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Pakistan's first Miss Universe contestant wants women to be able to participate in any field 'without being judged'

On Sep 14, 24-year-old Erica Robin was crowned the first-ever Miss Universe Pakistan. Organised by Dubai-based Yugen Group, the competition was held in the Maldives and featured five contestants from the country.

Robin, who is Christian and from the city of Karachi, will now represent Pakistan at the 72nd Miss Universe pageant which will be held in El Salvador on Nov 18. 

Robin has since received both backlash and praise, following her win. Her detractors hail mostly from the conservative space, including Senator Mushtaq Ahmed Khan from the Jamaat-e-Islami party who posted on social media platform X: “It is shameful to prepare young women for the Miss Universe pageant and to organise Miss Pakistan pageants.

“Who has authorised them to represent Pakistan? (Caretaker premier) Anwaar-ul-Haq Kakar should immediately clarify the position of his government and stop this ridicule and humiliation of Pakistani women in the name of beauty pageants.”

On the other hand, Robin’s supporters include journalist Mariana Babar who posted: “Way to go Erica, let nothing stop you.”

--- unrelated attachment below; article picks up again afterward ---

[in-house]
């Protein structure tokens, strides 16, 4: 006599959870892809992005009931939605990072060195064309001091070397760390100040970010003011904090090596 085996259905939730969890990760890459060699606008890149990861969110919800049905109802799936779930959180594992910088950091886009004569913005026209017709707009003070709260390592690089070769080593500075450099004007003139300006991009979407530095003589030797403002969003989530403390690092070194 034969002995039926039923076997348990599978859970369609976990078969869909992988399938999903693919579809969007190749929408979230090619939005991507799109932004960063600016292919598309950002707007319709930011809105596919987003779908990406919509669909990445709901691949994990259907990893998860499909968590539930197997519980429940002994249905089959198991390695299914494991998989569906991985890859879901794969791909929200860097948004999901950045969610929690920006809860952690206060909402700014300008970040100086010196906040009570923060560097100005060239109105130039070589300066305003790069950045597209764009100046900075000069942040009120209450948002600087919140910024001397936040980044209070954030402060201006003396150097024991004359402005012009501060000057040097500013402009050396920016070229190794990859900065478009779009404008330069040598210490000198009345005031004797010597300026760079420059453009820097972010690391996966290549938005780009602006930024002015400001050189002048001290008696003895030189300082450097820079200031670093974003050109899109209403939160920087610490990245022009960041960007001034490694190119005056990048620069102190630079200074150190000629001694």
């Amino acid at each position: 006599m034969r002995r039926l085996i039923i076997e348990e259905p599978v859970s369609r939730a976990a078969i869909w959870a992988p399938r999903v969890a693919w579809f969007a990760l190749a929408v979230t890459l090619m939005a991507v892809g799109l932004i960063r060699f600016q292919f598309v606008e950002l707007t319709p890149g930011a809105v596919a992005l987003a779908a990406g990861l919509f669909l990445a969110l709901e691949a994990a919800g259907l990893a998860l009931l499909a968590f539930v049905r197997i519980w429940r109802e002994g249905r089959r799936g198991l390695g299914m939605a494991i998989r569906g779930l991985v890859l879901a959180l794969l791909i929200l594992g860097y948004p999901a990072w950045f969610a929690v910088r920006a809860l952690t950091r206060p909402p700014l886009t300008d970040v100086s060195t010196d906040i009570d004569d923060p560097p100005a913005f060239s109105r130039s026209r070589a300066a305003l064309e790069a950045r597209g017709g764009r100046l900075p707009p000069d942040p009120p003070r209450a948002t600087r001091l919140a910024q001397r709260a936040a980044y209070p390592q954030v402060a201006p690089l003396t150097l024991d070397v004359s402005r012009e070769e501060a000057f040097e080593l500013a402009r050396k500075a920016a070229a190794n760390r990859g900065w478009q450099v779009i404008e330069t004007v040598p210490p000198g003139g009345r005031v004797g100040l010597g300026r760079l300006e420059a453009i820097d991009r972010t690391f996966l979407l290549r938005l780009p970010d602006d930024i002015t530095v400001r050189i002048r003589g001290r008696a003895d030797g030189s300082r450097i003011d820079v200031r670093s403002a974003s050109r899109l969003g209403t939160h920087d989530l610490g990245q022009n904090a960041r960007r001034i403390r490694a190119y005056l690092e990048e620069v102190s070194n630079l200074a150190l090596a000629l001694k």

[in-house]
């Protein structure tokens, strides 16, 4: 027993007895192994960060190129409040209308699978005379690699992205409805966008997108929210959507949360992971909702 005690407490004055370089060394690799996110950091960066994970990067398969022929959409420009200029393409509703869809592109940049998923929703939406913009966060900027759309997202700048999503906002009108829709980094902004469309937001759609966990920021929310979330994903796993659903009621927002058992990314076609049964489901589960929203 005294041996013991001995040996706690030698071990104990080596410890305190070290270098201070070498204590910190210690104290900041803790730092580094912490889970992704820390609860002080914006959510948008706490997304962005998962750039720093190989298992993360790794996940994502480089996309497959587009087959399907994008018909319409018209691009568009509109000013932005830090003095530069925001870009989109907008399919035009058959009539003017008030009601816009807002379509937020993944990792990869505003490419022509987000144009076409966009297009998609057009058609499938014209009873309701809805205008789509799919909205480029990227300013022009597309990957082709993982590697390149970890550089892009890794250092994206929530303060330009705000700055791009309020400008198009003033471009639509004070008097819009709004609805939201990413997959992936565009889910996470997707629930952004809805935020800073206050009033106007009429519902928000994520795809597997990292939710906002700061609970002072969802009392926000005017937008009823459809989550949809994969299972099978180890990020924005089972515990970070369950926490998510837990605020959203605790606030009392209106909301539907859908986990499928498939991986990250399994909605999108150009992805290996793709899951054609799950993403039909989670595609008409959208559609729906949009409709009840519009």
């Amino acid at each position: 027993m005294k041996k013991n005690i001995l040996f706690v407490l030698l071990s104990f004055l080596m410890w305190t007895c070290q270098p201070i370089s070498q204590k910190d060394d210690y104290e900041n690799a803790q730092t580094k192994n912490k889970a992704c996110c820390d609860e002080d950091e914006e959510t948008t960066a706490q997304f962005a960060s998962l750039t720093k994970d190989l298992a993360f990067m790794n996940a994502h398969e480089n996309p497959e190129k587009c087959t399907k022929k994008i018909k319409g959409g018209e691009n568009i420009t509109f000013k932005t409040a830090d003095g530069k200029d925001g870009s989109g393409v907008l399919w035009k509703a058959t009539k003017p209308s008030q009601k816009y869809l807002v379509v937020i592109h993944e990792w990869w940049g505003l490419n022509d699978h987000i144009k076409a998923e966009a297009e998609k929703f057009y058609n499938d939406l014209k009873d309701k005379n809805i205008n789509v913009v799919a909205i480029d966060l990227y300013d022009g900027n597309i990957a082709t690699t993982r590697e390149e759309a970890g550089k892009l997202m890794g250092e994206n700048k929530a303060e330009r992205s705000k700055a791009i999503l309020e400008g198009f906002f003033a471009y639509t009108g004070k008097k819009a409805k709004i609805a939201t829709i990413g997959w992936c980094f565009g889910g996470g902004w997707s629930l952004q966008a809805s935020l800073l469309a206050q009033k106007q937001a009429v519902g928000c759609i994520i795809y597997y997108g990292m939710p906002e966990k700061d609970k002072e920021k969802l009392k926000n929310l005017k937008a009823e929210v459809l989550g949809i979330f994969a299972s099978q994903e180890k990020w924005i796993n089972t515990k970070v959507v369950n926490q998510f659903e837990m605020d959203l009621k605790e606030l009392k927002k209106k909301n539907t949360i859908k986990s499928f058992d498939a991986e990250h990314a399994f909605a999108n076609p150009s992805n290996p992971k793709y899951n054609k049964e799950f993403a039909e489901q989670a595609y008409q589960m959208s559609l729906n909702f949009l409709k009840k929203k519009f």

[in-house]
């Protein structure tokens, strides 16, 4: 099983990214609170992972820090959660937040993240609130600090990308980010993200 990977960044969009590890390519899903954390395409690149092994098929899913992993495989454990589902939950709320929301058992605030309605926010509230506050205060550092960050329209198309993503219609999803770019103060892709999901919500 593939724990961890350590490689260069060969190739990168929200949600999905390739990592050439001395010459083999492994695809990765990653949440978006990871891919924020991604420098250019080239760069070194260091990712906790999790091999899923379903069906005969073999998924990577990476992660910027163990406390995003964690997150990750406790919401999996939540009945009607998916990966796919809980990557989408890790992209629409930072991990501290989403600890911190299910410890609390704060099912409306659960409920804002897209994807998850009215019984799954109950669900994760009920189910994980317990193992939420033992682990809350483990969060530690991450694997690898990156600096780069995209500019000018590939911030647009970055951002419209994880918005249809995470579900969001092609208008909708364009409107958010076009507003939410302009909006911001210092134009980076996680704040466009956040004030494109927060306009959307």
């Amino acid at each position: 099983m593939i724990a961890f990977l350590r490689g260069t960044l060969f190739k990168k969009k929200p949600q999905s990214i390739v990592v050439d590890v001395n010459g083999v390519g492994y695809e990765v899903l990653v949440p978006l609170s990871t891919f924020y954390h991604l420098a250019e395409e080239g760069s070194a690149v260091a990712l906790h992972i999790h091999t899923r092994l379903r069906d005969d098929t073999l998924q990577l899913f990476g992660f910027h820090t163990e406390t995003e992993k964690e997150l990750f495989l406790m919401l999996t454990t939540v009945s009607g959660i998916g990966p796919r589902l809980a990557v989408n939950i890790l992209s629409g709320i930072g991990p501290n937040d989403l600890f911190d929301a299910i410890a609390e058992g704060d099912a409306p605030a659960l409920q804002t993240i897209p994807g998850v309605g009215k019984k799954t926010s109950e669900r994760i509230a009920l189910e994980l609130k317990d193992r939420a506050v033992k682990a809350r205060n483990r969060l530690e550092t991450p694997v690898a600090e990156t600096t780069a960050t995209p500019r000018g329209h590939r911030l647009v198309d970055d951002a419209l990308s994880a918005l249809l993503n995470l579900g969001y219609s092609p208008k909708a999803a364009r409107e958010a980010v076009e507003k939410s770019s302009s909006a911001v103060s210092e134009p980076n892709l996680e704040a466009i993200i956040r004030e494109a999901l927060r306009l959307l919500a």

In an interview with the BBC, Robin said: “It feels great to represent Pakistan. But I don’t understand where the backlash is coming from. I think it is this idea that I would be parading in a swimsuit in a room full of men.”

In the meantime, Erica Robin has not let the backlash slow her down and is now using her newfound platform to speak up for Pakistan and women’s issues in general.

She recounted to the BBC that she was asked to name what she wanted to do for her country during the second round of selections for the pageant, to which she replied, “I would want to change this mindset that Pakistan is a backward country.”

When asked by CNN Philippines about the things she wanted to highlight on the global stage, Robin replied: “I have two advocacies. (The) first is education for women. (The) second is anti-gender bias.

“I am a working model in Pakistan. And I want every woman to participate in (male-dominated professions)… I really want women to go out there and speak (up) for themselves and whatever their interests are. Just participate without being judged and being told that this is not your field.”

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